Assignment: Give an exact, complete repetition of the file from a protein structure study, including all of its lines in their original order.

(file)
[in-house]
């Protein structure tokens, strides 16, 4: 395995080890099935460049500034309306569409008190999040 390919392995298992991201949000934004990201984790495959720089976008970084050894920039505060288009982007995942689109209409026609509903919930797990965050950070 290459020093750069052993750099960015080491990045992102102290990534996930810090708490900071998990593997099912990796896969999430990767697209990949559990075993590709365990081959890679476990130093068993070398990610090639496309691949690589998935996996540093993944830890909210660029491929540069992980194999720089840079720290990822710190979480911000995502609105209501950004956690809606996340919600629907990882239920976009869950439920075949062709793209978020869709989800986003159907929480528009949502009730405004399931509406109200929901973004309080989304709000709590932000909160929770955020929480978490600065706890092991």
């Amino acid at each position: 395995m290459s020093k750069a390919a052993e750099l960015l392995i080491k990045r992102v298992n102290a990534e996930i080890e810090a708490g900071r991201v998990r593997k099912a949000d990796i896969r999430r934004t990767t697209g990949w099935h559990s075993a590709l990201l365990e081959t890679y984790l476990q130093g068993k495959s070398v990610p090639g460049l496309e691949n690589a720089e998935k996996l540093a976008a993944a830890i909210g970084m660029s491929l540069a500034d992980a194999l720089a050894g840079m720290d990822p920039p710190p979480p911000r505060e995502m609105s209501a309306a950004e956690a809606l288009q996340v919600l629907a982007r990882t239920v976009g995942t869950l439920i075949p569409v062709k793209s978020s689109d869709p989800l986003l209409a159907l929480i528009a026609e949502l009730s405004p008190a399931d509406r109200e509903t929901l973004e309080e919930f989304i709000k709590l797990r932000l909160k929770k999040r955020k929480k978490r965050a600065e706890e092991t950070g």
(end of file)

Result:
[in-house]
């Protein structure tokens, strides 16, 4: 395995080890099935460049500034309306569409008190999040 390919392995298992991201949000934004990201984790495959720089976008970084050894920039505060288009982007995942689109209409026609509903919930797990965050950070 290459020093750069052993750099960015080491990045992102102290990534996930810090708490900071998990593997099912990796896969999430990767697209990949559990075993590709365990081959890679476990130093068993070398990610090639496309691949690589998935996996540093993944830890909210660029491929540069992980194999720089840079720290990822710190979480911000995502609105209501950004956690809606996340919600629907990882239920976009869950439920075949062709793209978020869709989800986003159907929480528009949502009730405004399931509406109200929901973004309080989304709000709590932000909160929770955020929480978490600065706890092991």
């Amino acid at each position: 395995m290459s020093k750069a390919a052993e750099l960015l392995i080491k990045r992102v298992n102290a990534e996930i080890e810090a708490g900071r991201v998990r593997k099912a949000d990796i896969r999430r934004t990767t697209g990949w099935h559990s075993a590709l990201l365990e081959t890679y984790l476990q130093g068993k495959s070398v990610p090639g460049l496309e691949n690589a720089e998935k996996l540093a976008a993944a830890i909210g970084m660029s491929l540069a500034d992980a194999l720089a050894g840079m720290d990822p920039p710190p979480p911000r505060e995502m609105s209501a309306a950004e956690a809606l288009q996340v919600l629907a982007r990882t239920v976009g995942t869950l439920i075949p569409v062709k793209s978020s689109d869709p989800l986003l209409a159907l929480i528009a026609e949502l009730s405004p008190a399931d509406r109200e509903t929901l973004e309080e919930f989304i709000k709590l797990r932000l909160k929770k999040r955020k929480k978490r965050a600065e706890e092991t950070g």